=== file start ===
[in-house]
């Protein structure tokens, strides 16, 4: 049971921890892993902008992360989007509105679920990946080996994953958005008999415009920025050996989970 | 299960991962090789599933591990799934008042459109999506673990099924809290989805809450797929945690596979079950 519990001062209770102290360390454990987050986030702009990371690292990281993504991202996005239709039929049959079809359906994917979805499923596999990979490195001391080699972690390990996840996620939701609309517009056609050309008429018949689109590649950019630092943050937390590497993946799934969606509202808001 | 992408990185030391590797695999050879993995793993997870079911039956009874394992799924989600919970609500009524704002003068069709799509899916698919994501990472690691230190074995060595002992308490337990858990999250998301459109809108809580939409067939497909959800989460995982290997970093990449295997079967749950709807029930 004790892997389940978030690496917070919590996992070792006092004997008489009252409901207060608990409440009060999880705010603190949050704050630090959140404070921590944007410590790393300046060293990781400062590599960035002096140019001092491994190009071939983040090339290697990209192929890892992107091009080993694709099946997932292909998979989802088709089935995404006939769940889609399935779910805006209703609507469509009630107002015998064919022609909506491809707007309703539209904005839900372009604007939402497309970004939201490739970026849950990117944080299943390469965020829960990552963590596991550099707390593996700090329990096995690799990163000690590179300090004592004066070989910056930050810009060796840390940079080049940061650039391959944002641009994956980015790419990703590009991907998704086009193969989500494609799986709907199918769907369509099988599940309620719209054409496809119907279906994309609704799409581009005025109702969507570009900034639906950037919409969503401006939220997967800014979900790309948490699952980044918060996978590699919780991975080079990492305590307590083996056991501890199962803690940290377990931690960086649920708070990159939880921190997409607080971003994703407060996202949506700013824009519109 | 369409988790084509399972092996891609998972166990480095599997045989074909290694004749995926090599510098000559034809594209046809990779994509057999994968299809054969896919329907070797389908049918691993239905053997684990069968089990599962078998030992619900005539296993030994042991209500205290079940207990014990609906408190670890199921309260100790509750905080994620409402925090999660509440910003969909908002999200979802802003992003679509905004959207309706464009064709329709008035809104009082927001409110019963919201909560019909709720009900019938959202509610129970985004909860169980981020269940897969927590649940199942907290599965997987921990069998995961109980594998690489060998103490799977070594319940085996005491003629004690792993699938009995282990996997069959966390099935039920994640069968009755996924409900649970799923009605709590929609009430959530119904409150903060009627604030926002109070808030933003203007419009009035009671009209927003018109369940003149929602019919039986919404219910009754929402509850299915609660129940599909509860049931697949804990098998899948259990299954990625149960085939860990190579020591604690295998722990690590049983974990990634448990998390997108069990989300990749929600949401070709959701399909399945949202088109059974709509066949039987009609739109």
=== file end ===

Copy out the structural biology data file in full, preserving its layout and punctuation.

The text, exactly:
[in-house]
């Protein structure tokens, strides 16, 4: 049971921890892993902008992360989007509105679920990946080996994953958005008999415009920025050996989970 | 299960991962090789599933591990799934008042459109999506673990099924809290989805809450797929945690596979079950 519990001062209770102290360390454990987050986030702009990371690292990281993504991202996005239709039929049959079809359906994917979805499923596999990979490195001391080699972690390990996840996620939701609309517009056609050309008429018949689109590649950019630092943050937390590497993946799934969606509202808001 | 992408990185030391590797695999050879993995793993997870079911039956009874394992799924989600919970609500009524704002003068069709799509899916698919994501990472690691230190074995060595002992308490337990858990999250998301459109809108809580939409067939497909959800989460995982290997970093990449295997079967749950709807029930 004790892997389940978030690496917070919590996992070792006092004997008489009252409901207060608990409440009060999880705010603190949050704050630090959140404070921590944007410590790393300046060293990781400062590599960035002096140019001092491994190009071939983040090339290697990209192929890892992107091009080993694709099946997932292909998979989802088709089935995404006939769940889609399935779910805006209703609507469509009630107002015998064919022609909506491809707007309703539209904005839900372009604007939402497309970004939201490739970026849950990117944080299943390469965020829960990552963590596991550099707390593996700090329990096995690799990163000690590179300090004592004066070989910056930050810009060796840390940079080049940061650039391959944002641009994956980015790419990703590009991907998704086009193969989500494609799986709907199918769907369509099988599940309620719209054409496809119907279906994309609704799409581009005025109702969507570009900034639906950037919409969503401006939220997967800014979900790309948490699952980044918060996978590699919780991975080079990492305590307590083996056991501890199962803690940290377990931690960086649920708070990159939880921190997409607080971003994703407060996202949506700013824009519109 | 369409988790084509399972092996891609998972166990480095599997045989074909290694004749995926090599510098000559034809594209046809990779994509057999994968299809054969896919329907070797389908049918691993239905053997684990069968089990599962078998030992619900005539296993030994042991209500205290079940207990014990609906408190670890199921309260100790509750905080994620409402925090999660509440910003969909908002999200979802802003992003679509905004959207309706464009064709329709008035809104009082927001409110019963919201909560019909709720009900019938959202509610129970985004909860169980981020269940897969927590649940199942907290599965997987921990069998995961109980594998690489060998103490799977070594319940085996005491003629004690792993699938009995282990996997069959966390099935039920994640069968009755996924409900649970799923009605709590929609009430959530119904409150903060009627604030926002109070808030933003203007419009009035009671009209927003018109369940003149929602019919039986919404219910009754929402509850299915609660129940599909509860049931697949804990098998899948259990299954990625149960085939860990190579020591604690295998722990690590049983974990990634448990998390997108069990989300990749929600949401070709959701399909399945949202088109059974709509066949039987009609739109």